Stories about Ukraine from June, 2009
Maria Sonevytsky of My Simferopol Home writes on being a “lady ethnographer” in Ukraine and on xenophobia in Crimea: “Ukraine today is caught between two warring accounts of history, as...
Ukrainiana writes about Viktor Lozynsky, a Ukrainian MP who has recently been involved in the brutal shooting of a 53-year-old unemployed man.
Greetings from Kyiv links to Kyiv Post's photos of a protest by Iranian students in Kyiv.
Profy writes about a scandal involving a Ukraine-based Russian Orthodox priest – LJ user abbatus-mozdok – whose blogging manners were deemed inappropriate by the church officials.
A Step At A Time draws attention to the launch of a website dedicated to the victims of communism worldwide, by the Global Museum on Communism.
Balkans via Bohemia looks at how the events in Iran “would play out vis a vis other successful and unsuccessful revolutions in the past two decades,” including those in Serbia,...
IZO reports that Alina Ayvazova, Kyiv mayor's wife, has paid £2.47 million at an auction in London to acquire two paintings by Russian artists Ilya Repin and Kuzma Petrov-Vodkin.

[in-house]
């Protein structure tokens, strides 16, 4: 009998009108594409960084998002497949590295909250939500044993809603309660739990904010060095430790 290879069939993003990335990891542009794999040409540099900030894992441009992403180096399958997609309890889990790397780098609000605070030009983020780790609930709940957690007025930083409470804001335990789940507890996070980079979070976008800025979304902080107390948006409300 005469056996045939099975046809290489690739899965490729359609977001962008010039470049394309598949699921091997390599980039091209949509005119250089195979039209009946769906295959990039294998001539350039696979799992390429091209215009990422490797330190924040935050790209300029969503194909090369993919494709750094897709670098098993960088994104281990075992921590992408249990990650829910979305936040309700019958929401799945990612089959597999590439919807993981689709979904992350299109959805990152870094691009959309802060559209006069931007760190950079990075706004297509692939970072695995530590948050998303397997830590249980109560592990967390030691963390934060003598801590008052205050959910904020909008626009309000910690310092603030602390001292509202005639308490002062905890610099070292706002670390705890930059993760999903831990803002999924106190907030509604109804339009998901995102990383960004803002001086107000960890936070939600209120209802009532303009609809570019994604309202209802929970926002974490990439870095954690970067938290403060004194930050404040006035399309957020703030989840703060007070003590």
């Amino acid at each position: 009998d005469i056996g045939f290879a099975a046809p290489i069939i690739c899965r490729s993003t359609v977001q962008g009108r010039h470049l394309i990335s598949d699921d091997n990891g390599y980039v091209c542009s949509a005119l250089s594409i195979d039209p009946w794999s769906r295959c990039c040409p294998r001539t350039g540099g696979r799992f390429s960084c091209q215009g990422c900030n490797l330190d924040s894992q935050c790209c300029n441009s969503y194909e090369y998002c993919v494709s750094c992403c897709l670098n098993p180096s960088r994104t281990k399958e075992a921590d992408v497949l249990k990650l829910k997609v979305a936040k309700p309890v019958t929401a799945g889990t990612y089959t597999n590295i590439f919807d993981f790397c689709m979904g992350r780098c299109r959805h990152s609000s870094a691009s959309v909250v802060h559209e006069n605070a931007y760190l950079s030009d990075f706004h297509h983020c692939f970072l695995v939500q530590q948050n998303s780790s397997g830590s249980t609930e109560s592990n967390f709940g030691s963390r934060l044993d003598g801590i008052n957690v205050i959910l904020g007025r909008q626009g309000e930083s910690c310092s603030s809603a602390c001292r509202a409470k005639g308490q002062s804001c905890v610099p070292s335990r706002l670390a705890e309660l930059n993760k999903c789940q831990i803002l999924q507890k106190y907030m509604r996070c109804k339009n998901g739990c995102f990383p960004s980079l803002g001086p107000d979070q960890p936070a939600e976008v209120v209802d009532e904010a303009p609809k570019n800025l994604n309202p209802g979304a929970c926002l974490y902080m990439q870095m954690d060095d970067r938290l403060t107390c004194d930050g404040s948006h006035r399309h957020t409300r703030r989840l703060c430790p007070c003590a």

Little Miss Moi links to a Mirror.co.uk's profile of UK-based Ukrainian artist Olha Pryymak, who blogs at Olechko.org.
Ukrainiana posts an update on the failed coalition between the Party of Regions and BYuT.
Window on Eurasia writes about the continuing protest and growing discontent of a group of Crimean Tatar activists in Kyiv.
Taras Kuzio shares his thoughts on the looming “grand coalition” in Ukraine.
J. Otto Pohl links to the witness accounts of the Crimean Tatar deportations posted on the The International Committee for Crimea site.
The Turkish Invasion writes about Turkish sex tourism (aka “morale tour for business partners”) in Ukraine.
Ukrainiana explains “the master plan about to be implemented by opposition leader Viktor Yanukovych (PRU) and Prime Minister Yulia Tymoshenko (BYuT)”: “Imagine Obama and McCain had chosen not to run....
“Gastarbeiters in the Russian Federation are sending approximately 50 percent less money back to their homelands in the CIS than they did six months ago,” Window on Eurasia reports.